3. TCC: There are two issues here, dodgy claims and manufactured standards of beauty. CASE can slap the former with penalties, but the latter is impossible to regulate without ridiculous levels of censorship. The letter quoted simply addresses dodgy claims.

    If I get your argument right, you're saying that beauty advertisements are all fraudulent, because they mislead consumers into certain expectations. However, I'd counter that this interpretation is broad enough to encompass, say, Swiss watch ads.

  4. KW, when 55% of society are regularly instantly assessed, judged and discriminated against socially and professionally on the basis of their compliance with standards promulgated by Swiss watch ads, and when people are setting themselves on fire or breaking all the bones in their faces in order to obtain Swiss watches, do come back and we can have this conversation as if beauty standards and the consumerist prestige associated with Swiss watches are the same thing.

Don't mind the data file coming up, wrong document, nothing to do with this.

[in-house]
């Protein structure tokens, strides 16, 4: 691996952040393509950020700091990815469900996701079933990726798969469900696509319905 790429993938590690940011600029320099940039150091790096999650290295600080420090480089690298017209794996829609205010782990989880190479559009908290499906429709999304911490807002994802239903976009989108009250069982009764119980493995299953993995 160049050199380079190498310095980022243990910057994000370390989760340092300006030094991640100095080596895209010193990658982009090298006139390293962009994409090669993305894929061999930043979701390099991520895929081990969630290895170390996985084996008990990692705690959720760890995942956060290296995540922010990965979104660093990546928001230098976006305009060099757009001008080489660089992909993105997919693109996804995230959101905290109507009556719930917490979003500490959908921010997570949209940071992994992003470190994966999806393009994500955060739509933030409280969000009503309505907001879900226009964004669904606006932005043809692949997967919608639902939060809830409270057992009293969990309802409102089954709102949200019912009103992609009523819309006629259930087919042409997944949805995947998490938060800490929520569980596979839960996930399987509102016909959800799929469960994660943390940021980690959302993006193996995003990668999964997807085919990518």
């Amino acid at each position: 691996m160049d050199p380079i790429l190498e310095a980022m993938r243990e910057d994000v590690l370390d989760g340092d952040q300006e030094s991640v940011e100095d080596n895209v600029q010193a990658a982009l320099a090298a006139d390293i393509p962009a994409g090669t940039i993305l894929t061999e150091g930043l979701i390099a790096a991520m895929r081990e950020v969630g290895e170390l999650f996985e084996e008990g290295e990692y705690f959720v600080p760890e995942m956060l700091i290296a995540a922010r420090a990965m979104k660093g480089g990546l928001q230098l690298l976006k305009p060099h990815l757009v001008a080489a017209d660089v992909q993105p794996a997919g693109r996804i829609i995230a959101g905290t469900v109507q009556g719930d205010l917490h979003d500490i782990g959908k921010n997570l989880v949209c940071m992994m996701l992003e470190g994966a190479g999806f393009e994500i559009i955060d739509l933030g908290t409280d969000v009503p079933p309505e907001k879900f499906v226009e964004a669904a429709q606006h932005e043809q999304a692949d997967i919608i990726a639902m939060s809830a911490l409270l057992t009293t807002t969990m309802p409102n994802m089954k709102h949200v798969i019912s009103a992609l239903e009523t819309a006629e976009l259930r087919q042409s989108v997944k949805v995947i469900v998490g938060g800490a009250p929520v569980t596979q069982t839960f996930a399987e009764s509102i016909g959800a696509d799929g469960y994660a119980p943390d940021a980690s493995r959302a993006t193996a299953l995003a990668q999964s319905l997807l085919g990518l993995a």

5. Dear KW,

    "you're saying that beauty advertisements are all fraudulent"

    Short answer: Yeah.

    Long answer: Beauty ads sell an unattainable ideal that all models and celebs maintain via a rare and expensive combination of fortuitous genes, invasive surgery, hard & regular exercise (which isn't much good at keeping size 00 unless you have aforementioned genes), and airbrushing.

    Those aren't realistically in reach for the rest of us who aren't professionally skinny, no matter how good friends we become with Marie France or Jean Yip. At least the Swiss watch ad isn't claiming to turn you into Anna Kournikova.